Dave Bittner: [00:06:37] The Tuscaloosa Post says the DCH Health System unlocked ransomware encrypted files by paying the extortionists. When the FBI last week warned that ransomware had become a matter of high concern because of its high impact, a number of media outlets fastened on to what they took to be the bureau's change of heart concerning the wisdom of paying ransomware. That's not actually what they said. The bureau did say that while organizations should evaluate all their options, in general, paying the ransom was a bad idea. There's no guarantee the hoods will actually give you a decryptor that works. In fact, the ransomware is nowadays often, really, a wiper. While in the early days of ransomware it seemed that payment often did indeed get you a decryptor that worked, that hasn't been true recently.
Dave Bittner: [00:07:22] There's also the downside that paying ransom simply fuels a bandit economy. You tend, after all, to get more of the behavior that you reward, and that's as true of ransomware as it is of problems that range from the horrific, like terrorism, to the merely irritating, like the squeegee kids at the corner of Pratt and President here in Charm City. What the bureau does advise is that you tell them, if you've been hit by ransomware, whatever actions you take to recover. In this case, the DCH Health System seems to have rolled the dice and come up with a lucky seven - pricey, but at least they got their data back.
Dave Bittner: [00:07:57] The developers of the HildaCrypt ransomware strain, which they told Bleeping Computer was never used against anyone, has released the decryption keys to his work. That way, should any script kiddies get ahold of the code and use it against anyone, anyone can decrypt their files. It was never meant to do any harm, they said, characterizing it as more of an educational initiative. If so, it seems a singularly ill-conceived educational initiative, like new math or caning in old British public schools. At any rate, the HildaCrypt masters say they now intend to turn their attention to more conventional and benign activities. Good call.
Dave Bittner: [00:08:40] And now a word from our sponsor ObserveIT. The greatest threat to businesses today isn't the outsider trying to get in; it's the people you trust, the ones who already have the keys - your employees, contractors and privileged users. Sixty percent of online attacks are carried out by insiders. To stop these insider threats, you need to see what users are doing before an incident occurs. ObserveIT enables security teams to detect risky user activity, investigate incidents in minutes and effectively respond. With ObserveIT, you know the whole story. Get your free trial at observeit.com/cyberwire. That's observeit.com/cyberwire. And we thank ObserveIT for sponsoring our show.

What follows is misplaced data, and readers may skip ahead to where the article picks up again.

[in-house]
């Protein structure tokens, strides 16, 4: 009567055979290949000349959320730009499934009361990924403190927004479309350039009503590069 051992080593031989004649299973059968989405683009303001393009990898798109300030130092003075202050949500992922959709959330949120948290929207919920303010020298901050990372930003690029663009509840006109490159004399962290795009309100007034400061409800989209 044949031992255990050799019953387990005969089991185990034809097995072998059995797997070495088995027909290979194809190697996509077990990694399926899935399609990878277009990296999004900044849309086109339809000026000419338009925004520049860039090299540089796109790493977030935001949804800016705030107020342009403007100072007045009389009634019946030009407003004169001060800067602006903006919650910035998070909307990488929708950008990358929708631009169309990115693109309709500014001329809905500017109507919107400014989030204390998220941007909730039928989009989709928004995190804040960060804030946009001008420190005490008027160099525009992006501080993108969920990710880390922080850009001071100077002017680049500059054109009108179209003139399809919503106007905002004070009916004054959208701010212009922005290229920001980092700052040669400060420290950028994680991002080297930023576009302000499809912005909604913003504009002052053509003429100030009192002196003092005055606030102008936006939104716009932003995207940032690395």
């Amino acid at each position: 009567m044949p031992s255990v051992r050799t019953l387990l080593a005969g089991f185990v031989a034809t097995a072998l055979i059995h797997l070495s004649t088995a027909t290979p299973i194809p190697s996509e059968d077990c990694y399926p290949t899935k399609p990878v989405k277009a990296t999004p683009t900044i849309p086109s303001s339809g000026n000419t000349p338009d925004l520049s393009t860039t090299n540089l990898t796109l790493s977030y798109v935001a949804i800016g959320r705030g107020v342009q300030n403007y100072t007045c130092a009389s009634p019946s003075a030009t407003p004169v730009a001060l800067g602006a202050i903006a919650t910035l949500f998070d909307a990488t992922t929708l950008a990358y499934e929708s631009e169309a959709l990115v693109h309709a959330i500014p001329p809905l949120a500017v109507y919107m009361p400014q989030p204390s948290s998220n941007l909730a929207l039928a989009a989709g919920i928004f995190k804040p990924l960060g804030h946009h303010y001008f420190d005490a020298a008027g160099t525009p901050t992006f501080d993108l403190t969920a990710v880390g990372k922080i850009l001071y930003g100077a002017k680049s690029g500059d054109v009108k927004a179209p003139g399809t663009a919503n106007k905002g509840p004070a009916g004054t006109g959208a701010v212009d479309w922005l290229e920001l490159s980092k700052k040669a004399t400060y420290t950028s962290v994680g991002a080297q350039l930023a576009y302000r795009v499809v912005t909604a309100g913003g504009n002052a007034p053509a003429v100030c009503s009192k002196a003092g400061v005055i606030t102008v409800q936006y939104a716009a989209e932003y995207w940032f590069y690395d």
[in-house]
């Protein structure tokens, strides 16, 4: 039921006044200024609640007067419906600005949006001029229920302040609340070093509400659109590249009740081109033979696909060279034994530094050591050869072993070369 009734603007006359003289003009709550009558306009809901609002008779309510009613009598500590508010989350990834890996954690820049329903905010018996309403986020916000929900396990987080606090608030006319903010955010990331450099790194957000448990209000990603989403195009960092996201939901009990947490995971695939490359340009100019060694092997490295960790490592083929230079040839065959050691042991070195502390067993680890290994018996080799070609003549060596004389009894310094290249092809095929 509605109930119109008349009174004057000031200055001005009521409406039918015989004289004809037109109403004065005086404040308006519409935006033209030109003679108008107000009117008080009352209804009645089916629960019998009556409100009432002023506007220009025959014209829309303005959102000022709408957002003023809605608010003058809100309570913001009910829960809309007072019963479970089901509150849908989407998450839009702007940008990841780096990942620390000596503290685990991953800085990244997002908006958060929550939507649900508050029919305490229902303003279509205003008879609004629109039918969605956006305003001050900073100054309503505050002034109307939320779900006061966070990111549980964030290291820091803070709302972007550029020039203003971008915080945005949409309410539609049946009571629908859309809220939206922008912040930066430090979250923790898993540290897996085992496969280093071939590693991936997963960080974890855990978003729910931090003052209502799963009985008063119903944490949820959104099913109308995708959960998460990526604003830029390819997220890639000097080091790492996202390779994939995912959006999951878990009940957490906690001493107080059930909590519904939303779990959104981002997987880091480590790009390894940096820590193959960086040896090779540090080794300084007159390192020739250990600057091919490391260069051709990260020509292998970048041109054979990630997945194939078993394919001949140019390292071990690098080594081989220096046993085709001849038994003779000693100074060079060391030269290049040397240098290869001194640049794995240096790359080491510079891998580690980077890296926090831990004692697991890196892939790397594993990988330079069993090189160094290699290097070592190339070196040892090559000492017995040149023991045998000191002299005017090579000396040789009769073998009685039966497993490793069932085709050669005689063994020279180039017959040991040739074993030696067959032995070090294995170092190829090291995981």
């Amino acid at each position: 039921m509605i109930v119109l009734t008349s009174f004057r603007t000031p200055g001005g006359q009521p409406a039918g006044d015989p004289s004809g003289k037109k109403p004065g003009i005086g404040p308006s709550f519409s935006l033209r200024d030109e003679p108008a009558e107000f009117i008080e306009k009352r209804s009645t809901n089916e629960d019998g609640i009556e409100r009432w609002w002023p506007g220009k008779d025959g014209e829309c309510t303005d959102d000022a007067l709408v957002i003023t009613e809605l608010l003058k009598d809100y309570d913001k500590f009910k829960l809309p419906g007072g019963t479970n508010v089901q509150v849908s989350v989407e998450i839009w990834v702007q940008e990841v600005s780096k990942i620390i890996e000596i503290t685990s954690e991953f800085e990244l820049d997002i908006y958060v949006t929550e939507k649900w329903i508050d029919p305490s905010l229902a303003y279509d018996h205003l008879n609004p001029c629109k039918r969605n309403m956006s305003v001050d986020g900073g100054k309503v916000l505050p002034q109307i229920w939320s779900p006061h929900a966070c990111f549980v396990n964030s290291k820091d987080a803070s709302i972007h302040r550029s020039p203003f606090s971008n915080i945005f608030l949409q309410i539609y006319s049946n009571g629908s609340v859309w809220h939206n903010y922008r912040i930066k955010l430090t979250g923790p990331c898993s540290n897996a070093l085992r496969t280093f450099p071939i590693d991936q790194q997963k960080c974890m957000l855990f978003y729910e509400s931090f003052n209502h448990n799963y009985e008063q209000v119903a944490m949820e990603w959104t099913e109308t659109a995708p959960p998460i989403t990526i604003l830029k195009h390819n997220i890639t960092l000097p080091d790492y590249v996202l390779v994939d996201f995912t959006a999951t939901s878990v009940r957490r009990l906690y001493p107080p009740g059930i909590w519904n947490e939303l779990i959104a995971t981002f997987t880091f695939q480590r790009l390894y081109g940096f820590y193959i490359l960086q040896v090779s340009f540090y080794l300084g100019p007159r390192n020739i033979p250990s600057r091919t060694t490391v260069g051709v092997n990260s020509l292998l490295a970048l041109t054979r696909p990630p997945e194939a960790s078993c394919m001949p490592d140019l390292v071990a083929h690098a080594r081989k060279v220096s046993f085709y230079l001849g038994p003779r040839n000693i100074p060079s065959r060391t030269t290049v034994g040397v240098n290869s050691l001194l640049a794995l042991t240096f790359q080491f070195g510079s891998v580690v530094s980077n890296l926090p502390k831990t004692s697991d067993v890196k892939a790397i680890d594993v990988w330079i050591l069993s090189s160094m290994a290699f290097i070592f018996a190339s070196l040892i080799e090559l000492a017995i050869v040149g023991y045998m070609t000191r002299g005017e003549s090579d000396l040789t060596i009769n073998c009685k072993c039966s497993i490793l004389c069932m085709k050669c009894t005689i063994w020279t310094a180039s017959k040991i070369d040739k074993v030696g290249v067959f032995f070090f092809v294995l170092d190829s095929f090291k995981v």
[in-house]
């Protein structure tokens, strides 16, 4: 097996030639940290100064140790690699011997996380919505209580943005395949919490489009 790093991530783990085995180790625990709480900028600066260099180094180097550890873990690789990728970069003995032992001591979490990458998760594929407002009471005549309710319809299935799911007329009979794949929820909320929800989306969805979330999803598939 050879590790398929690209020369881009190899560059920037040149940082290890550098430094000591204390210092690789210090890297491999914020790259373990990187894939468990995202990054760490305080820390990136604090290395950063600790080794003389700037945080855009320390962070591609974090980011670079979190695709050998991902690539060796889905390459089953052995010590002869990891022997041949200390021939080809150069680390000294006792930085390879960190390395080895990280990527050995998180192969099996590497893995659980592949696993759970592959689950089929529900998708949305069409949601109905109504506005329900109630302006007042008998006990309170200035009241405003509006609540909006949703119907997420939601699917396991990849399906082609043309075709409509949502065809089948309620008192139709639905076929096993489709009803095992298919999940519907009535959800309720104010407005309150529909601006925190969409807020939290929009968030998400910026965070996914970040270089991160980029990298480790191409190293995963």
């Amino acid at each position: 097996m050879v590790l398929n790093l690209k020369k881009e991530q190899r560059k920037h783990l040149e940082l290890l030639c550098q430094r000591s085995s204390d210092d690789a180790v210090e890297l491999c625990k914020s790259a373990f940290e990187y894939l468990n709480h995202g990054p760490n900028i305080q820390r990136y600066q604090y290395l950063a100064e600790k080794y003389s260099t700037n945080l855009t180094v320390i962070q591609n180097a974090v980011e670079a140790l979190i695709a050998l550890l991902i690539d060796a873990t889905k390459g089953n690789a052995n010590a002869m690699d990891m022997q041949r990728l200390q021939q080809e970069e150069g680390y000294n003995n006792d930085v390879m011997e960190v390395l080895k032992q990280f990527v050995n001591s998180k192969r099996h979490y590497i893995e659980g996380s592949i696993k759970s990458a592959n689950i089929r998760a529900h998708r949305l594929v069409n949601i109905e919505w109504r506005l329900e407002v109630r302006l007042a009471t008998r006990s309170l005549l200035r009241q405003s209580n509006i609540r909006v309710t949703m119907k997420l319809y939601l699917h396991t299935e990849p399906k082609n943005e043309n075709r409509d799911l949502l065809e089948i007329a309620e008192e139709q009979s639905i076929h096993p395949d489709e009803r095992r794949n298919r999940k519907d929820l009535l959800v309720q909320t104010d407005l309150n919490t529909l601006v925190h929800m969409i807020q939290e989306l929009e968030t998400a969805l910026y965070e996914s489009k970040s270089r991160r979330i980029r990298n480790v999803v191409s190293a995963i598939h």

Dave Bittner: [00:09:35] And joining me once again is Joe Carrigan. He's from the Johns Hopkins University Information Security Institute and also my co-host on the "Hacking Humans" podcast. Joe, great to have you back.
Joe Carrigan: [00:09:44] Hi, Dave.
Dave Bittner: [00:09:44] A story came by via Vice and Motherboard.
Joe Carrigan: [00:09:48] Yeah.
Dave Bittner: [00:09:49] This is from Joseph Cox. And the title is "Legit-Looking iPhone Lightning Cables that Hack You Will Be Mass Produced and Sold."
Joe Carrigan: [00:09:57] Right. This is from MG, who is demoing these at Def Con, I think, this year.
Dave Bittner: [00:10:03] Yep.
Joe Carrigan: [00:10:03] And selling them for $200 a pop.
Dave Bittner: [00:10:05] And what are we talking about here?
Joe Carrigan: [00:10:06] This is a lightning cable. It looks like a lightning cable. It acts like lightning cable. It does everything a lightning cable does. But it also has a Wi-Fi access point built into it. I mean, that's one of the benefits, I guess, of miniaturization, is we can now build a - essentially, a USB cable that is capable of running a Wi-Fi hotspot on it as well.
Dave Bittner: [00:10:29] And this looks exactly like a Apple-branded...
Joe Carrigan: [00:10:34] It does.
Dave Bittner: [00:10:34] ...lightning to USB cable.
Joe Carrigan: [00:10:36] It looks very, very similar. MG is saying that he's doing this completely transparently and out in the open and letting everybody know that these things are there. And that's true, to his credit, that he is doing that. He's not covering it up, not making - not being surreptitious about it. Hak5 will be selling them. Hak5 is the company that sells, like, the Wi-Fi Pineapple and other hacking tools. So seems like a legitimate vendor for these things. But the end result is that - I got to tell you, Dave, we're at a point now where if you don't buy your USB cables from a reputable source, then you shouldn't trust them. I would say you can't trust your lightning cable unless you buy it directly at an Apple store.
Dave Bittner: [00:11:17] Yeah, I guess I have mixed feelings about the availability of something like this and - because of how deliberately it's trying to look like a legit cable.
Joe Carrigan: [00:11:27] Right.
Dave Bittner: [00:11:28] Which I - which, of course, is part of the point here.
Joe Carrigan: [00:11:30] Correct.
Dave Bittner: [00:11:31] I can imagine it wouldn't be that hard for someone to buy a real Apple cable, take it home, swap it out for one of these, return it and have it be put on the shelf at their local Apple store.
Joe Carrigan: [00:11:44] That's a good point.
Dave Bittner: [00:11:45] Yeah.
Joe Carrigan: [00:11:45] Good point.
Dave Bittner: [00:11:47] Do you have any issues with the fact that these types of things are being sold at all?
Joe Carrigan: [00:11:53] I understand your concern with it. I generally don't. Maybe I'm missing something here, but I think it's - somebody is going to make these things, period.
Dave Bittner: [00:12:04] OK.
Joe Carrigan: [00:12:04] The fact that these are readily available and being talked about openly is better than somebody making them and not talking about them. And I think that's a bigger danger. Because these things have a Wi-Fi access point in them, they are detectable because they're going to have to emit some kind of Wi-Fi.
Dave Bittner: [00:12:20] Yeah.
Joe Carrigan: [00:12:20] Right? And you can probably see them on a Wi-Fi analyzer. But nobody's going to do that, right?
Dave Bittner: [00:12:25] Well, and how many - yeah. I mean, open up your Wi-Fi anywhere, there's going to be a dozen devices that are beaconing and, you know...
Joe Carrigan: [00:12:32] Correct, but there's...
Dave Bittner: [00:12:33] ...They're all going to have random names.